Pelosi, Dems Slam Trump Over Hurricane Response
A year after Maria and Irma, Puerto Rico and the Virgin Islands still need help, they say

House Minority Leader Nancy Pelosi, D-Calif., says the Trump administration has a moral obligation to do better than it has in its response to Hurricanes Maria and Irma last year. (Tom Williams/CQ Roll Call file photo)

House Minority Leader Nancy Pelosi had long been planning to convene a press conference Friday to talk about the ongoing recovery needs in Puerto Rico and the U.S. Virgin Islands a year after two hurricanes hit the American territories. She didn’t know President Donald Trump would fire off tweets Thursday accusing Democrats of inflating the hurricane’s death toll.

But the president choosing to “add salt to the wounds,” as Pelosi described it, only underscored her message that the federal response to Hurricane Maria has been woefully inadequate.  

15 Members Pledge to Withhold Speaker Vote Without Rule Changes
8 Democrats, 7 Republicans part of bipartisan Problems Solvers Caucus

Rep. Tom O’Halleran, D-Ariz., said he will not vote for a speaker who doesn’t back the Problem Solvers Caucus proposed rule changes for making the House more bipartisan. (Bill Clark/CQ Roll Call file photo)

At least 15 members of the bipartisan Problems Solvers Caucus have pledged to withhold their vote for speaker if the candidate that emerges as the majority party’s nominee does not back the caucus’s proposed rule changes.

The Problem Solvers unveiled a package of rules changes in late July dubbed “Break the Gridlock.” The proposals aim to open up the legislative process in a way that prioritizes bipartisanship.

Paul Ryan Swan Song Tour Continues At Reagan Institute Launch
Retiring speaker has been giving speeches that highlight themes of his 20-year career

Speaker Paul D. Ryan, R-Wis., speaks at the Summer Intern Lecture Series in the Capitol Visitor Center auditorium on July 25, one of several appearances he’s made in his final months in office to highlight themes of his speakership. (Photo By Sarah Silbiger/CQ Roll Call)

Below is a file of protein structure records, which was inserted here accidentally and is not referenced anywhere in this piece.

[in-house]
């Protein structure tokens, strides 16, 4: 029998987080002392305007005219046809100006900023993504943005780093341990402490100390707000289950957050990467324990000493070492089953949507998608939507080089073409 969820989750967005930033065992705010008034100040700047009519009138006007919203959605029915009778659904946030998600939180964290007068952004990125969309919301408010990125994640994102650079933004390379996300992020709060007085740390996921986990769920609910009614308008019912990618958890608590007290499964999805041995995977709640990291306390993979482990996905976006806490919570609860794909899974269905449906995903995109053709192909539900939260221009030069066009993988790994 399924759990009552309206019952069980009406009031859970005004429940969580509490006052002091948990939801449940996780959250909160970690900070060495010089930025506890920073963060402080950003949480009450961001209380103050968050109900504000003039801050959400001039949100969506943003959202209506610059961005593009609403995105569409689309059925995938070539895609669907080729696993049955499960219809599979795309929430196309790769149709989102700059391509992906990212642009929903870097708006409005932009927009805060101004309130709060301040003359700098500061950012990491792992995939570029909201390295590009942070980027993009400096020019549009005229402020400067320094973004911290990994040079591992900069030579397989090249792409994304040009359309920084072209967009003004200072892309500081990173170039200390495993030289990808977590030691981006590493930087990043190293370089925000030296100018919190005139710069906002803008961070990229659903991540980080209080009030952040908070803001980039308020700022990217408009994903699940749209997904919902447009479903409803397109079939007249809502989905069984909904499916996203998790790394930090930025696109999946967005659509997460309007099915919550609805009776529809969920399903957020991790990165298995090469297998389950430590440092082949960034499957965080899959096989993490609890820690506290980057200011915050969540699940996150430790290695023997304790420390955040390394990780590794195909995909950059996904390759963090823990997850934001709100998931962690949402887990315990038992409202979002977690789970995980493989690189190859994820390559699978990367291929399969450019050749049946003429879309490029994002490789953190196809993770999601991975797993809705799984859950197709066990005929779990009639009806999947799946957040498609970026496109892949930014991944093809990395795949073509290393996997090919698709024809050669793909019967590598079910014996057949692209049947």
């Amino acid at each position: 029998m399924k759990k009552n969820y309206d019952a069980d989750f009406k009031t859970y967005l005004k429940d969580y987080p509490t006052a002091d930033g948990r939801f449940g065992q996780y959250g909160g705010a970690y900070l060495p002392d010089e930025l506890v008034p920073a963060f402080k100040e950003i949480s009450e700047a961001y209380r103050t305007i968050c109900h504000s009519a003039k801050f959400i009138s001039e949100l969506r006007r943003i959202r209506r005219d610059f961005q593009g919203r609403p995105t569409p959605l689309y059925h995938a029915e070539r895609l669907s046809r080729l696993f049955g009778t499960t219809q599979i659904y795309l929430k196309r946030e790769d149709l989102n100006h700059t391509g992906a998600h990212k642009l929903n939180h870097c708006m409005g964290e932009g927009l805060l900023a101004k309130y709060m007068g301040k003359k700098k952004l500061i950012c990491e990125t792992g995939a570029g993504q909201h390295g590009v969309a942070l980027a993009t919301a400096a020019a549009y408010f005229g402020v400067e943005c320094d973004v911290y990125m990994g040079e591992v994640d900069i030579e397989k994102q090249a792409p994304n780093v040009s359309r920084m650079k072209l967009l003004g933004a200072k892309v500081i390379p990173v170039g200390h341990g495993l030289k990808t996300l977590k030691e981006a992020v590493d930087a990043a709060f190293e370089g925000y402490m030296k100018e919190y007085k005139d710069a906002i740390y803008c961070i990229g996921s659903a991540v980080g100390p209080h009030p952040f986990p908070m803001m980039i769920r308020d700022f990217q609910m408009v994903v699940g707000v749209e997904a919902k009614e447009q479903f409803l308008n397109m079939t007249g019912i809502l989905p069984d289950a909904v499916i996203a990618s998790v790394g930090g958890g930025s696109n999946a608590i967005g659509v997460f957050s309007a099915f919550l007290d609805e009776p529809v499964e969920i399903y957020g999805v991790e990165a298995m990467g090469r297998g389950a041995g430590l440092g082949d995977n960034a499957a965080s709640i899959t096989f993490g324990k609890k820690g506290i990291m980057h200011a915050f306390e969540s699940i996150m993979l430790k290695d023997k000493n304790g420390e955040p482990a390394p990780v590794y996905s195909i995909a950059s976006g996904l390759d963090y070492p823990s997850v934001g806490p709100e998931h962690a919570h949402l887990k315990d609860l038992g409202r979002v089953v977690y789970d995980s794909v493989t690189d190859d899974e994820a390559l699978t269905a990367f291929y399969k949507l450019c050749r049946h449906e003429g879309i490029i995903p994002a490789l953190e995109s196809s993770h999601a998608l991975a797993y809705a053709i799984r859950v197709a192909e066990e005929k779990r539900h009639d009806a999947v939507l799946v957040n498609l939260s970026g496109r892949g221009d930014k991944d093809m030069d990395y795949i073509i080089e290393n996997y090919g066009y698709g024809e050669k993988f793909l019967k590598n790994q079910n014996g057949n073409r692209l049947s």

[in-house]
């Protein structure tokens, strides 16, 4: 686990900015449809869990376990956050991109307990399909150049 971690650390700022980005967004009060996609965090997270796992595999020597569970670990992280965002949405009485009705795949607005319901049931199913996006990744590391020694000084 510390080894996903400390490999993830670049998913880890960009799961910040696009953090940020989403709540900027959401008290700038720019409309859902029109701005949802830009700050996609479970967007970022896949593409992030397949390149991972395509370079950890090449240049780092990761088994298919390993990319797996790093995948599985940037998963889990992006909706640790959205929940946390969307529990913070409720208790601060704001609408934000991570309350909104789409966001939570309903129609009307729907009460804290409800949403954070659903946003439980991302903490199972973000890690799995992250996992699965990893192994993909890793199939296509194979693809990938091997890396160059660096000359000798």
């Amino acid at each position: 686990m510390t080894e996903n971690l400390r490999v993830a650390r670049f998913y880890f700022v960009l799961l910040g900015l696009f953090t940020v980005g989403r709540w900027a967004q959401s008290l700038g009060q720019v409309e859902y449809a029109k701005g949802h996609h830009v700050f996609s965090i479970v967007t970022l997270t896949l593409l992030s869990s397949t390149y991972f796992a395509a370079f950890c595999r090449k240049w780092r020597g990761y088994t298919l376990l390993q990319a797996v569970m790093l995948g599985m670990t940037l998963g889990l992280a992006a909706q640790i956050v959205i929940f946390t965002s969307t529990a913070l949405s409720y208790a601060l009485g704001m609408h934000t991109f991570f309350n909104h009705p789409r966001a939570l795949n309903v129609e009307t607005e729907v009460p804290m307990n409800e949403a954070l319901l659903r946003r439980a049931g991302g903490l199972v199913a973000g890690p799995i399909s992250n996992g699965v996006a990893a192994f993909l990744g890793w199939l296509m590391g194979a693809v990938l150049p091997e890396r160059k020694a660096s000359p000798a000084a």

Speaker Paul D. Ryan’s final few months in office will likely be shaped by his handling of a looming government funding battle and his party’s performance in the midterm elections, but he has a different message he’d like to send as he departs. 

“Most days, we tend to lurch from crisis to crisis, whether real or manufactured. But we need to have the ability to look around the corner, and plan for what’s ahead,” Ryan plans to say Thursday during a speech at the launch of the Reagan Institute in Washington, according to prepared remarks shared with Roll Call. 

Beating the Hurricane: Senators Pass Spending Bill and Finish Votes for the Week
Agreement allows senators to beat any Hurricane Florence delays

A high-definition video image captured from the International Space Station shows the eye of Hurricane Florence on Tuesday. (Courtesy ESA/NASA/Alexander Gerst)

Updated 7:49 P.M. | Senators finished their work on the first bundle of fiscal 2019 spending bills and headed for the exits Wednesday, after they reached a deal to effectively complete the week’s tasks just hours after arriving at the Capitol.

The agreement to allow passage of a three-bill spending package and confirmation of President Donald Trump’s choice to lead the Internal Revenue Service, Charles P. Rettig, on Wednesday night will allow senators to head out before too many delays arise from Hurricane Florence’s arrival along the Carolina coast.

As Primaries End, Jayapal Launches Medicare For All PAC
Health care idea has not attracted universal support among party

Rep. Pramila Jayapal, D-Wash., announced the formation of a Medicare for All PAC. (Bill Clark/CQ Roll Call file photo)

On the day of the final primary election of the midterm cycle, Washington Democratic Rep. Pramila Jayapal announced she was launching a PAC focused on helping candidates who support Medicare For All, an idea that divided Democratic candidates.

The PAC will support both candidates and initiatives promoting universal health care. The announcement did not specify an initial investments.